'I wonder who "Vlaminclel really was?

  'I'm having a,little trouble thinking up a title for the third Opar novel. Don Wollheim insists that "Opar" be in the title of every one of the series. What do you do when the action takes place nowhere near that fabled city?' Or if Hadon isn't in the tale? I'm planning on devoting the third book to the mighty Kwasin, and all events take place on the island of Khokarsa. How about FAR FROM OPAR?'

[Geis Note: I wrote Phil suggesting the title KWASIN OF OPAR. Phil replied in following letter which I am inserting here.]

Dec. 3, 1976
  'Actually, Kwasin was born in the city of Dynbeth, but he is a cousin of Hadon's, and he did spend almost all his early life in the Opar area. So, KWASIN OF OPAR is a title stretching the truth only a little bit.

  'I had a funny dream last night. I was in church, and I grabbed Steve McQueen as he went down the aisle and argued with him that he should play Jsesu Christ in a movie. "All the other actors," I told him, "no matter how great, go stiff and get inhibited when they play Jesus. Now, if you would just play Him with your usual loose and easy style, you'd be a great Jesus!"

  'There was a lot more nonsense in this dream (though if it could be analyzed it'd make Alice-in-Wonderland sense), but about all I remember is the McQueen-bit and my impatience because Pat Boone wouldn't cut the ceremonies short."

  'I look forward to writing NOWHERE NEAR OPAR some day. Let Don Wollheim chew on that.'

[Now back to Phil's first letter.]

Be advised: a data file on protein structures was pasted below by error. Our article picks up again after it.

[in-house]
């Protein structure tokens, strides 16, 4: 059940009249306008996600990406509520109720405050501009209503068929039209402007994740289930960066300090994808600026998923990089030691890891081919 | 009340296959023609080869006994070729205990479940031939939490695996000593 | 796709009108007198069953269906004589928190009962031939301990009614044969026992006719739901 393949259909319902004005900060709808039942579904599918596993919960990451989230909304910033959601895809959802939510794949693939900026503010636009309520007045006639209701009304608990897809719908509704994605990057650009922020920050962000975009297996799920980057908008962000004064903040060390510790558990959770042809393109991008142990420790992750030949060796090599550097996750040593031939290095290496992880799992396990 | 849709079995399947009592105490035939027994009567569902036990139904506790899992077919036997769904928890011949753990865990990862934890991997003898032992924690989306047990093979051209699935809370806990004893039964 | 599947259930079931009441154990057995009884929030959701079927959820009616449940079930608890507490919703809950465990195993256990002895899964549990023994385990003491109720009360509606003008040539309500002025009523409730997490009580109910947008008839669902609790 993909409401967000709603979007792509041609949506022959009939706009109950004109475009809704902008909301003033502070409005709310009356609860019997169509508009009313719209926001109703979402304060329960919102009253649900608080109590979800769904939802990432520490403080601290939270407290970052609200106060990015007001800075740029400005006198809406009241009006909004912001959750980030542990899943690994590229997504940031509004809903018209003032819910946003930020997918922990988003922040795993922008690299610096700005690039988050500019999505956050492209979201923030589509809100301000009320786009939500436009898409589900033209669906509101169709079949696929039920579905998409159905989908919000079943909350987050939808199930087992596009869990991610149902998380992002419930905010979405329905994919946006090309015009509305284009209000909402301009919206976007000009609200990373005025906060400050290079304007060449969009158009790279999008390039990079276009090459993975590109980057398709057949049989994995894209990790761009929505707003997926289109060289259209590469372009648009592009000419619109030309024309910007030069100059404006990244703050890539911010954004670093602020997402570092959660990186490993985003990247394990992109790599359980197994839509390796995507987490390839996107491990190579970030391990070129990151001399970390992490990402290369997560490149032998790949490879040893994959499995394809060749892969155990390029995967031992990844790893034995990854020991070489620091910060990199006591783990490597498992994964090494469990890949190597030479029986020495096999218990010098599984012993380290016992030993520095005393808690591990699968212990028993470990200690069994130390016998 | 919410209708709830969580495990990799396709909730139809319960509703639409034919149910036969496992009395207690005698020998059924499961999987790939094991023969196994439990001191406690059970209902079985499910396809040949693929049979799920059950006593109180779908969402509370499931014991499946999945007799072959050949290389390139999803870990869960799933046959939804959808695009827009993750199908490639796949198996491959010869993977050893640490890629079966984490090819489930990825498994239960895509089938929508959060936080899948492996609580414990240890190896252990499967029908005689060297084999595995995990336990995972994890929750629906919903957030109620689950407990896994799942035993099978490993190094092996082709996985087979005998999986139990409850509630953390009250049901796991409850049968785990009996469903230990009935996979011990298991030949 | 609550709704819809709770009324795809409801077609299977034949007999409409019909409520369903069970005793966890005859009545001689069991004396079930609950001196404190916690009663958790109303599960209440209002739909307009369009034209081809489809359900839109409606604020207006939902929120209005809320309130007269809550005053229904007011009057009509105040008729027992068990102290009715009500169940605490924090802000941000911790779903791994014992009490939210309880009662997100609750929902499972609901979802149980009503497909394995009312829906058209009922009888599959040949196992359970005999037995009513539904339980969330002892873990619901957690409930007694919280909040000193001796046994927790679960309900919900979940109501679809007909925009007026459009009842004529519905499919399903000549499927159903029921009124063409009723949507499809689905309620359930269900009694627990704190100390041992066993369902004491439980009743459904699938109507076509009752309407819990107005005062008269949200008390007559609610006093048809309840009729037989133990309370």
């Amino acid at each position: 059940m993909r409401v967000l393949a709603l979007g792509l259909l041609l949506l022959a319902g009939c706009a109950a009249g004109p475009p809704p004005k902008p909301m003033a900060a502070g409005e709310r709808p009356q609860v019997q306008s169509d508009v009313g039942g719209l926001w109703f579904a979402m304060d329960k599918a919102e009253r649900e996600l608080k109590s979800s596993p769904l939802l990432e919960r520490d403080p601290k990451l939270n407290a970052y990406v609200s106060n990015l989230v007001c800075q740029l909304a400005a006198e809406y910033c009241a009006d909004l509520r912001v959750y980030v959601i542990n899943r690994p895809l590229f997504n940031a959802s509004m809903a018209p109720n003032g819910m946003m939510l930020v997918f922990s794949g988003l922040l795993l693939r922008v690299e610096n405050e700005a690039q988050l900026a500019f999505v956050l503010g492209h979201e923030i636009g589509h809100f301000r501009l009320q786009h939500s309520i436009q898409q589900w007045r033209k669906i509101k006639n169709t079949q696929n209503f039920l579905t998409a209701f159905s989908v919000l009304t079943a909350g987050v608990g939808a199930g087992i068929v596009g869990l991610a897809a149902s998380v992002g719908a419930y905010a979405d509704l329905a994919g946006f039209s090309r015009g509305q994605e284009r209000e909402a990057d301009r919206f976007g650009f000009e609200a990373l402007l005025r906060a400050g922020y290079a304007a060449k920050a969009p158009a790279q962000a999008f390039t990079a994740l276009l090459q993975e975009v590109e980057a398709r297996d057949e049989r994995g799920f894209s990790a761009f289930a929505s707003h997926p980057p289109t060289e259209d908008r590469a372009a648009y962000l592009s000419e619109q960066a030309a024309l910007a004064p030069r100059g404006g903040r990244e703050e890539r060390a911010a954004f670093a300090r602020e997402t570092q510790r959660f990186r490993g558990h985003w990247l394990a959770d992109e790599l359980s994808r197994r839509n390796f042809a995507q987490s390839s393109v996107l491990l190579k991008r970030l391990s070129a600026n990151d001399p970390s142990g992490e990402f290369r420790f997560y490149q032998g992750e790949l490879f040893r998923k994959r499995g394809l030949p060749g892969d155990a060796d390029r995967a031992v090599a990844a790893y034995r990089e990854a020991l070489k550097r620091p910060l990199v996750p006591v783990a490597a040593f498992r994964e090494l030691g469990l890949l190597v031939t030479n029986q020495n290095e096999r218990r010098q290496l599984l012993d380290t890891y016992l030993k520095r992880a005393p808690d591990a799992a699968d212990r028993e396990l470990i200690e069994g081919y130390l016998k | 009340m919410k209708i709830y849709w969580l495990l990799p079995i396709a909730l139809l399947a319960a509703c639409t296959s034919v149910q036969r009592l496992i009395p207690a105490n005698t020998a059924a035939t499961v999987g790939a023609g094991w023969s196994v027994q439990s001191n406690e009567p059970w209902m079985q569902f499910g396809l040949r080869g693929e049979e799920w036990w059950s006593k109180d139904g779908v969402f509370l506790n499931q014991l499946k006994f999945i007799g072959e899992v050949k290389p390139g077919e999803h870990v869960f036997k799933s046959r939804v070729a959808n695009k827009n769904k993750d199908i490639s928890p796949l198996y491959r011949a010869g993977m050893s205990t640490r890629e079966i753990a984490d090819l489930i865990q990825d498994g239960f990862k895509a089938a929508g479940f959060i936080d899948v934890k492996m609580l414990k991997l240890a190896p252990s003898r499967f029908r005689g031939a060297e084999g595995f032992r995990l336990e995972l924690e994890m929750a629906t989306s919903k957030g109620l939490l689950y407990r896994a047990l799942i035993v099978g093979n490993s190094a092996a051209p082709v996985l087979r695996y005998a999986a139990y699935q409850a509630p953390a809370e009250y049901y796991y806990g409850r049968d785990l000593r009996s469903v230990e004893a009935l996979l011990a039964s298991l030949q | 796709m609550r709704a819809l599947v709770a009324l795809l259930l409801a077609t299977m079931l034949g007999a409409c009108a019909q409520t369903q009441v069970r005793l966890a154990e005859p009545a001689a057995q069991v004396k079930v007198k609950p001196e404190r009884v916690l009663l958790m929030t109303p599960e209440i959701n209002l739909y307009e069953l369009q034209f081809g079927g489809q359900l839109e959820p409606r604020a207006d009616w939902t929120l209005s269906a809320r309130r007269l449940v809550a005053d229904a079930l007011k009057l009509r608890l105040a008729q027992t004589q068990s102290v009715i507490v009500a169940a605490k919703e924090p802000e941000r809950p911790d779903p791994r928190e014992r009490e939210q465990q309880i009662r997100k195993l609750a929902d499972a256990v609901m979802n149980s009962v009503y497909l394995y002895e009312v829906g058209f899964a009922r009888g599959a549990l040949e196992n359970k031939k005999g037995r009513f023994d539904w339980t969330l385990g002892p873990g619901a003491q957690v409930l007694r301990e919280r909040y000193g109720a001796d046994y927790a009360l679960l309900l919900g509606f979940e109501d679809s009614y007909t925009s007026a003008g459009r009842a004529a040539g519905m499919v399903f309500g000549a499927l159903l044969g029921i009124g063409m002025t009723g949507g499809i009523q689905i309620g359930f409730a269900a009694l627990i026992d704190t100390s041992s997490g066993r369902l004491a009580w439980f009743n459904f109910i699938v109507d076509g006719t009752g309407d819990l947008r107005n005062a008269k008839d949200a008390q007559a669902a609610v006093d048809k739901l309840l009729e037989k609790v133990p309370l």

'The Dick interview was very interesting. I admire Phil's works very much, and I have affection for the man himself. But I really lost control of my bloodpressure when the he wept for Mao. Did Phil also weep for Hitler, Stalin, and Chiang? Did he weep for the Tibetans when Mao comitted their near-genocide? Or for the millions of Chinese ruthlessly slain in the name of social progress?

  'Apparently no one is going hungry in China, if we can believe the propaganda, and many beneficial things have been done for the Chinese people. On the other hand, during the recent earthquakes, some foreign observers noted that Mao's claim that crime was almost nonexistent in China just wasn't true. Thieving, mugging, prostitution, etc, were easily evident. Nor can these be blamed on a temporary breakdown due to the earthquakes. They obviously had been going on for some time. Also, if Mao really believed that his orders to young people to abstain from sexual intercourse except under certain stipulated conditions was going to be obyed he knew very little of human nature.